"Made in L.A. 2020"—Finally

Fulton Leroy Washington aka MR. WASH, Political Tears McCain, 2008

Despite the title, the Hammer's "Made in L.A. 2020: a version" isn't last year's biennial. It incorporates work made during the pandemic and feels fully of the moment. 

Morocco-born artist Nicola L. (1932-2019), active in the Parisian milieu of Yves Klein, died in L.A. as the exhibition was being organized. Her La Chamber en Fourrure is a reconstruction of a 1969 work, a purple velour cube containing full-body gloves for participants' appendages. It's the inverse of a white cube gallery, and a puppet show turned nightmarishly inside-out. Pandemic restrictions prevent it from being displayed interactively as intended. Even so, it's amazing as soft sculpture.

Installation view with Nicola L.'s La Chambre en Fourrure, foreground, and Mario Alaya's Earth Angel (2020) and Patrick Johnson's Proposal for a Monument (2020)
Nicola L., La Chambre en Fourrure, 1969/2020

Painting. This is a painting-dense biennial. All of it is figurative, and much skews towards photo-realism or airbrush-acrylic vernacular. Fulton Leroy Washington (MR. WASH) is represented by his teardrop paintings of celebrities and prisoners. The subjects, rendered with uncanny valley realism, cry tears reflecting miniature images of the sitter's thoughts.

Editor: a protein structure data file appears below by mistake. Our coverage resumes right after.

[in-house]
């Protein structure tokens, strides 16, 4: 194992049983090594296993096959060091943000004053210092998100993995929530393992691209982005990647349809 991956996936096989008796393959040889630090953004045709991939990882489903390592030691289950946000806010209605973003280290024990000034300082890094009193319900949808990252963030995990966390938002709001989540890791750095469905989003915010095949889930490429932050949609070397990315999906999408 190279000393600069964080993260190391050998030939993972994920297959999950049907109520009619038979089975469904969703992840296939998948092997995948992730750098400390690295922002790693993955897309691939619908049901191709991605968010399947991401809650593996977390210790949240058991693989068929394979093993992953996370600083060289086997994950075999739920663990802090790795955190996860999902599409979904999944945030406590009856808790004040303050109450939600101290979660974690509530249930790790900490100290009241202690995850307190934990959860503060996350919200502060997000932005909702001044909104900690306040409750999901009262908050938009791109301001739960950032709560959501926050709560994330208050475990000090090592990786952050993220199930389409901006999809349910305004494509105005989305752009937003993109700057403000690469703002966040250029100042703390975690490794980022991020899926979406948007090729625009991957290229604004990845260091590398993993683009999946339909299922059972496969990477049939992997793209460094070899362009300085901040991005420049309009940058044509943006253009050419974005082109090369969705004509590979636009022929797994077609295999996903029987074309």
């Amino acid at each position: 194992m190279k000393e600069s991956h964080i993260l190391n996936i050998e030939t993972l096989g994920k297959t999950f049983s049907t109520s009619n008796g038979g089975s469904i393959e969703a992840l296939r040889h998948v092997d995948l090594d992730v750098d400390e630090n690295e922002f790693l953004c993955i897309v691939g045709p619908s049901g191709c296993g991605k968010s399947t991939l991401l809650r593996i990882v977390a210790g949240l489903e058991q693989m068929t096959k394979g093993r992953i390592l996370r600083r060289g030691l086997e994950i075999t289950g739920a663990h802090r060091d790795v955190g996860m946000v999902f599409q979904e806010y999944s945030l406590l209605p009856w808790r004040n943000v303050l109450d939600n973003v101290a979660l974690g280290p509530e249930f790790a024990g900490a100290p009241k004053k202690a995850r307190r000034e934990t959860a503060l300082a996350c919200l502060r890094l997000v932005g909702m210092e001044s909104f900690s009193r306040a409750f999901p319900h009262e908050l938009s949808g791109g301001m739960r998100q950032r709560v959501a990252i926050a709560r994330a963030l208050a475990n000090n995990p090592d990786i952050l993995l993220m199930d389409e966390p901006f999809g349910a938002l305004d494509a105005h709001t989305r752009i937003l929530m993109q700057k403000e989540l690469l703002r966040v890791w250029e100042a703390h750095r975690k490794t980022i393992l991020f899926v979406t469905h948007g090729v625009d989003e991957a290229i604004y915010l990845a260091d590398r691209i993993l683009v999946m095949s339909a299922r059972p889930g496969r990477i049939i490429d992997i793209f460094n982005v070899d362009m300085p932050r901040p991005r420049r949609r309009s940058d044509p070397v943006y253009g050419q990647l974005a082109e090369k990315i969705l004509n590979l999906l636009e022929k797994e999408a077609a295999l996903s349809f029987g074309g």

Fulton Leroy Washington, Mr. Rene # MAN POWER, 2011
Jill Mulleady, Someone left the cake out in the rain, 2020

For Jill Mulleady, orange is the new noir. She makes a traditionally sunny color beautiful and dangerous and melancholy in her elegiac triptych of MacArthur Park. It's accompanied by a real streetlamp and a Jimmy Webb (Richard Harris, Donna Summer) title. 

Mario Ayala, I'm Your Puppet, 2020
Mario Alaya does airbrush allegories of cholo culture. I'm Your Puppet has something to do with the lowbrow aesthetic of Roger Brown, Robert Williams, and Hollywood's evil Chuckies. It draws more directly on art that appeared in Teen Angel magazine.  
Alexandra Noel, Circumcision, 2020
Alexandra Noel's paintings are so tiny that they demand to be considered as conceptual wall sculpture. Circumcision zooms in on a Renaissance devotional subject, transforming it into a luminous Agnes Pelton abstraction.
Kahlil Joseph, BLKNWS, 2018-
Queues. Like other museums, the Hammer now has one-way circulation paths through the galleries. Several of the video or immersive works had a short queue to get in, to limit crowding. Kahlil Joseph's BLKNWS had the longest wait, about 10 minutes on a weekend. It's worth it, but there are non-museum venues for BLKNWS as well.

Hammer-Huntington Hack. This year "Made in L.A." is split between two museums. The Hammer is free; the Huntington normally costs up to $29. But if you see the Hammer installment first, they'll give you a ticket with a code that lets you reserve a free ticket to the Huntington.


Anonymous said…
I like Fulton Washington's works and style. You can tell that Washington has both technical and creative skills.

By contrast, so many loft-artist types into abstract-for-abstract's sake have pushed the envelope in terms of self-indulgent hipster sameness and their love of The Emperor Has New Clothes.
Anonymous said…
Meanwhile, across the country, both political and economic corruption is starting to take quite a bite. I sure hope the Lucas Museum and other local open-to-public cultural entities don't catch this disease. Although the Govan-Zumthor debacle suggests it's already somewhat of a contagion in the Western US too.

A few tears should be shed due to this, sort of a creeping American version of Mao's Cultural Revolution:


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